Pastoral care and wellbeing is strong here, and I love that there is a mentoring system for new seniors. Everyone in Year 7 gets a Year 9 Marist Mentor plus all girls from years 7-13 are buddied up in a ‘lily group’, groups of six girls from across the years who meet regularly for social support and peer mentoring. In essence, it’s a micro House system but more personal and sociable. The wellbeing of staff is also taken seriously too, with yoga, art, running and other mindful activities available. Not quite a spa day, but we’ll take it.
The Marist wants to be affordable to working parents, so the fees are lower than the Berkshire average. The 2021 fees all include lunch; Nursery-Reception £3,400 per term; Years 1-2 – £3,900 per term – including swimming and dance. Years 3-6 – £4,360 per term; and Senior School – £5,280 per term – including swimming. Music lessons and some extra-curricular activities cost extra. The school also accept Child Care Vouchers, give discounts for paying lump sums in advance and you can also spread the cost by paying termly fees on a monthly basis.
WRAP AROUND CARE
Plans are afoot to extend provision further but currently, girls can arrive from 8am and the school day ends at 4pm, with study and after-school clubs running until 6pm. The lunch break is slightly longer so that lunchtime activities can be squeezed into the day, too. There are also clubs and care available for the little ones (extra charge) but gives stressed out parents juggling work/ life and school runs plenty of options. Plus The Marist busses in kids in from Camberley, Maidenhead, Virginia Water, Taplow, Windsor and Wokingham areas. No hair raising school runs. Phew. The routes are regularly reviewed to scoop up children who need a ride .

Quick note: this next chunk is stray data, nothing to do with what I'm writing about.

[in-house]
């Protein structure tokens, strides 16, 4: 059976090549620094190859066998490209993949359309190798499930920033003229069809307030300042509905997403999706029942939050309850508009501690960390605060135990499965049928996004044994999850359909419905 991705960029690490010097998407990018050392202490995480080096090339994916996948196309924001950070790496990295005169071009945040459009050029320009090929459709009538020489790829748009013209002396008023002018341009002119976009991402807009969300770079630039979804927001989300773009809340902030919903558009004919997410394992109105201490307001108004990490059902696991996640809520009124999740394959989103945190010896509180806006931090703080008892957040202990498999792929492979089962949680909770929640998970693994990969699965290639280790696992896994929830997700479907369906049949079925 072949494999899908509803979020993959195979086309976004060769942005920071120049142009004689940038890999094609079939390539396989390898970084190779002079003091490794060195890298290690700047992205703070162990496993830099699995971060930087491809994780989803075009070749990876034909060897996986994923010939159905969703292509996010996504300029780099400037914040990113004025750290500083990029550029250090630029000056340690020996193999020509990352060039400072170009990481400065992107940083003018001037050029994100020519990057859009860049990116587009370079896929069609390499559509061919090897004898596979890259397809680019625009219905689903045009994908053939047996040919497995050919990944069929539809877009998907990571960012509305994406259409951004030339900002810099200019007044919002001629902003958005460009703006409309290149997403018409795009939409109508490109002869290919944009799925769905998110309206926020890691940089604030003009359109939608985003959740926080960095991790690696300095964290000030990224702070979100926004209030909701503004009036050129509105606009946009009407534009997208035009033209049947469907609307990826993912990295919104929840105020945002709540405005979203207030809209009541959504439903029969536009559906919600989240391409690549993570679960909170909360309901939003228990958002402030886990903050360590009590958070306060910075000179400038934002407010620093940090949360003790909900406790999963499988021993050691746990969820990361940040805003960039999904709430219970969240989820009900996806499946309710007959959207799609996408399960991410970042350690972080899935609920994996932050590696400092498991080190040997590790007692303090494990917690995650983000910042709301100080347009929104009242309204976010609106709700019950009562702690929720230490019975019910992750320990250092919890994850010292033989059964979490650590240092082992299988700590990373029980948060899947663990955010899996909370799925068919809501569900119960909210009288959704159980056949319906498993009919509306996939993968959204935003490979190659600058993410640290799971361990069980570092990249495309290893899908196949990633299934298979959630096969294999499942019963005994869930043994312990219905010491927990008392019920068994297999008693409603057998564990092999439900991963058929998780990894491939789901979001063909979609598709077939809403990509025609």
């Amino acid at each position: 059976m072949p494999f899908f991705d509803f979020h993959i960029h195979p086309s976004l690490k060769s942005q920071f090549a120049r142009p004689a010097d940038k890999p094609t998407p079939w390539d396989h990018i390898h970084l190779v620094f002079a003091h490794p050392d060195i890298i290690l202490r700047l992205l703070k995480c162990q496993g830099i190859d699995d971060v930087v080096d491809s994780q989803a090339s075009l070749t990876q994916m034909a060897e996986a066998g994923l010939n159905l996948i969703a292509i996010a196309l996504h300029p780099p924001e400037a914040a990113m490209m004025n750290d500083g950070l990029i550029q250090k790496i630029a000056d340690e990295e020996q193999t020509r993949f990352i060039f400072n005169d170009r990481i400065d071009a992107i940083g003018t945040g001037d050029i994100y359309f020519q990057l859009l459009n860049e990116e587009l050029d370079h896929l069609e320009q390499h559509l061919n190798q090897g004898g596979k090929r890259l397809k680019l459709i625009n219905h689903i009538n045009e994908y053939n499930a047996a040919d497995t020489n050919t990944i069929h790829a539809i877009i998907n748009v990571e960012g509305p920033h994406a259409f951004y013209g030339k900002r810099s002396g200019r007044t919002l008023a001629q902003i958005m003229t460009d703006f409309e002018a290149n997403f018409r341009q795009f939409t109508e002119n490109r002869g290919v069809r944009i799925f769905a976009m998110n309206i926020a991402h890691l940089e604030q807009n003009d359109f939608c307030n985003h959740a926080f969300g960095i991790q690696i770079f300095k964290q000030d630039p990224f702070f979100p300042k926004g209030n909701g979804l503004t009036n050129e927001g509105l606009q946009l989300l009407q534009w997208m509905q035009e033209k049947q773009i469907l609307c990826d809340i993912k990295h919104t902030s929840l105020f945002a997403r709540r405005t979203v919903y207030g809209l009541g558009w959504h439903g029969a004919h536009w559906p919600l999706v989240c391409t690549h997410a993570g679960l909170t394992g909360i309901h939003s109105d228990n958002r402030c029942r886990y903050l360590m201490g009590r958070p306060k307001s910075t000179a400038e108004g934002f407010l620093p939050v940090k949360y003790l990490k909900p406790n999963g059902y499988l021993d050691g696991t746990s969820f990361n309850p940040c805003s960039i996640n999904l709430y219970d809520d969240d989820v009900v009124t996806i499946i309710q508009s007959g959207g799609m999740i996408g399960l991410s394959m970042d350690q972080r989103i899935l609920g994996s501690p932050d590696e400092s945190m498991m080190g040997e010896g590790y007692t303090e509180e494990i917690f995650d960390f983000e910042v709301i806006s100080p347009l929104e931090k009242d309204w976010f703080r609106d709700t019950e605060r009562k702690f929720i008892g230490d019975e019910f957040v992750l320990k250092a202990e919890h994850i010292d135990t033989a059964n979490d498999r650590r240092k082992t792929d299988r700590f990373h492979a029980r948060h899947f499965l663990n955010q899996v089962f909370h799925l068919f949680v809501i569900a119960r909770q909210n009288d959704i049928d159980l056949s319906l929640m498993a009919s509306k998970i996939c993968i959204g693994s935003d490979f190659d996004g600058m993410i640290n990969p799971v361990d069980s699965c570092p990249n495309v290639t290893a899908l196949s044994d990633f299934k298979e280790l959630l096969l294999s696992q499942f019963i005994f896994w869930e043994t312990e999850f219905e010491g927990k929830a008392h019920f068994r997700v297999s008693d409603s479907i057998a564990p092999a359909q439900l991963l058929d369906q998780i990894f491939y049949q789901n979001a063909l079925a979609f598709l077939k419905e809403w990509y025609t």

WORD ON THE GROUND
Excellent feedback from parents, who delight in their happy, grounded kids. The mix of small classes, innovation, academic excellence and a lack of social pressure hit the sweet spot. They love how calm the school is. Everyone doing their thing without the shrill sound of overexcited, screaming girls. Pickups by car can be tricky, as the car park is small.
THE MUDDY VERDICT
Good for: Kids who are up for the challenge – with small numbers, comes opportunity to play instruments, have a go at sports and be part of the community. Plus parents looking for a school that has acres of space without it being in the middle of nowhere.
Not for: It’s not a school full of brainiacs, but those children who really struggle academically might find the pace tough here. The Marist welcomes all religions (Catholics only amount to 35% of the pupils) but the school is underpinned by a strong Christian ethos which you’ll either buy into or not.
Dare to disagree? Be my guest! The next school Open Day is Fri 30 Apr.
The Marist School, Kings Road, Sunninghill, Ascot, Berkshire SL5 7PS. Tel: 01344 624291.